Seda Jewish Cemetery
Seda (Shad in Yiddish) is a village in northern Lithuania on the border with Latvia, 16 miles from the district capital, Mazeikiai. Jews most likely began to settle in Seda in the seventeenth century. Decades later the Jewish community grew to be the largest in the region. In 1847, 1,729 Jews lived in Seda, and according to the all-Russian census of 1897, there were 1,384 Jews out of the total population of 2,015 (69%). Before WWII, there were 110 Jewish families in Seda. Jews made their living in trade, crafting, and small-scale agricultural activities. Jewish shops were located in two large buildings in the market square. Weekly market days on Mondays and Wednesdays and the three annual fairs provided trade opportunities. According to the government survey of 1931, there were 31 active businesses in Seda, 29 of them in Jewish hands (93%). Around 40 families maintained agricultural farms and residences covering an area of about 100 hectares in a village near the town. The neighbors called that place Zydu Dvaras, the “Jewish Farm”.
Many of Seda’s Jews belonged to the Zionist camp and took part in the elections for the Zionist congresses. The Jewish youth of Seda spoke very good Hebrew and belonged to Zionist organizations such as HaShomer HaTsair. Sports activities were organized by Maccabi and HaPoel which had 60 members.
On June 23rd 1941, the day after the German invasion into the Soviet Union, the first German soldiers entered Seda. Soon after, all the Jews were herded into the nearby “Jewish Farm” where they were kept without food and water for several days. On July 3rd 1941, armed Lithuanians took the men out, murdered them, and buried them at a site near the Jewish cemetery. The women and children were taken to the site of the Jewish cemetery in Mazeikiai on August 9th 1941, where they were murdered together with Jews from the surrounding towns.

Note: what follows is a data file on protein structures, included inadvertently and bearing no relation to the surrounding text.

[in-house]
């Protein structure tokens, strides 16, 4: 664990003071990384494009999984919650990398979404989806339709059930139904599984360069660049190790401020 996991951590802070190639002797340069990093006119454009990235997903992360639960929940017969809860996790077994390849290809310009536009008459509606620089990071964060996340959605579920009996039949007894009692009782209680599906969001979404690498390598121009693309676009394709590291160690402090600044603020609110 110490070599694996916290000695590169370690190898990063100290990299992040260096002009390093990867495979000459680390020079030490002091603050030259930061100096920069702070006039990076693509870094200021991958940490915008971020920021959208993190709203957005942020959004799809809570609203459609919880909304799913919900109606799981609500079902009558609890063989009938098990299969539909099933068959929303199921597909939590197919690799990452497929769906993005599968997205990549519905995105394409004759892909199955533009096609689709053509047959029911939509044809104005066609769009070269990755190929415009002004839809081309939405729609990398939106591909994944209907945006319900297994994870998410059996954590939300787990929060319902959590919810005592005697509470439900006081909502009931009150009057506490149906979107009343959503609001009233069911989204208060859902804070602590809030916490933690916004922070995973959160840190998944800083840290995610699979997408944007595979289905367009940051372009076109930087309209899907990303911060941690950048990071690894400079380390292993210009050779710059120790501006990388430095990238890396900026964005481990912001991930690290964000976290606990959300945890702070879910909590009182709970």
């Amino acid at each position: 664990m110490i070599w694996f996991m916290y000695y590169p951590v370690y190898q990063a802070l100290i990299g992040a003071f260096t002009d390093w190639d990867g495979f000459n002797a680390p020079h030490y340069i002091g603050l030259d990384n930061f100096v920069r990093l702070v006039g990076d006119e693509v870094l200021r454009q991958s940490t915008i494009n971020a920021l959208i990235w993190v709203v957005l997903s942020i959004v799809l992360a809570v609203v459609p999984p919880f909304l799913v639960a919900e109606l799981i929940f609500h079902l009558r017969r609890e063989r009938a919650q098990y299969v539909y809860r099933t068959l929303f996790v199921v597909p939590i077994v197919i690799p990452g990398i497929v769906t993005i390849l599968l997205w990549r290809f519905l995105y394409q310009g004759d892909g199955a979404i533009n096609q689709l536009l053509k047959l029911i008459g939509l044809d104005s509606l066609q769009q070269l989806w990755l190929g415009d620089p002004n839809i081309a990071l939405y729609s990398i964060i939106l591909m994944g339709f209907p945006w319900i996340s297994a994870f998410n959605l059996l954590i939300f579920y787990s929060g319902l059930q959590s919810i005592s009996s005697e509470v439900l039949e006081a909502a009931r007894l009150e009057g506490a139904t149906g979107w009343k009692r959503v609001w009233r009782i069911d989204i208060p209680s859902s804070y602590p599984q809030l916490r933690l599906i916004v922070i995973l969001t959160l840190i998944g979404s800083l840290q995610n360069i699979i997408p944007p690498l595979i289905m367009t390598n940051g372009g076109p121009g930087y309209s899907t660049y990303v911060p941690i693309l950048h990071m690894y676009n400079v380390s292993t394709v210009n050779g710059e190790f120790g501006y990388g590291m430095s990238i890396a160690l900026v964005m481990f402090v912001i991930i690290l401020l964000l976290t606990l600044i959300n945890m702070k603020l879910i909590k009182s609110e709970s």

The Jewish cemetery dates back to the end of the 17th century. It was almost destroyed during the Soviet period, in the 20th century. The locals used Jewish tombstones to build the foundations of houses and the Varduva dam. Later on, a person living near the cemetery dug a pond in the territory of the cemetery. In June-July 1941, the Jewish population of Seda was killed and buried on the northern outskirts of the old Jewish cemetery. Only a few gravestones or their fragments remain in the cemetery today. In 2001, the cemetery was registered into the Cultural Property Register of the Republic of Lithuania. There is a memorial stone with an inscription in Hebrew and Lithuanian: “The old Jewish cemetery. May their memory be eternal”.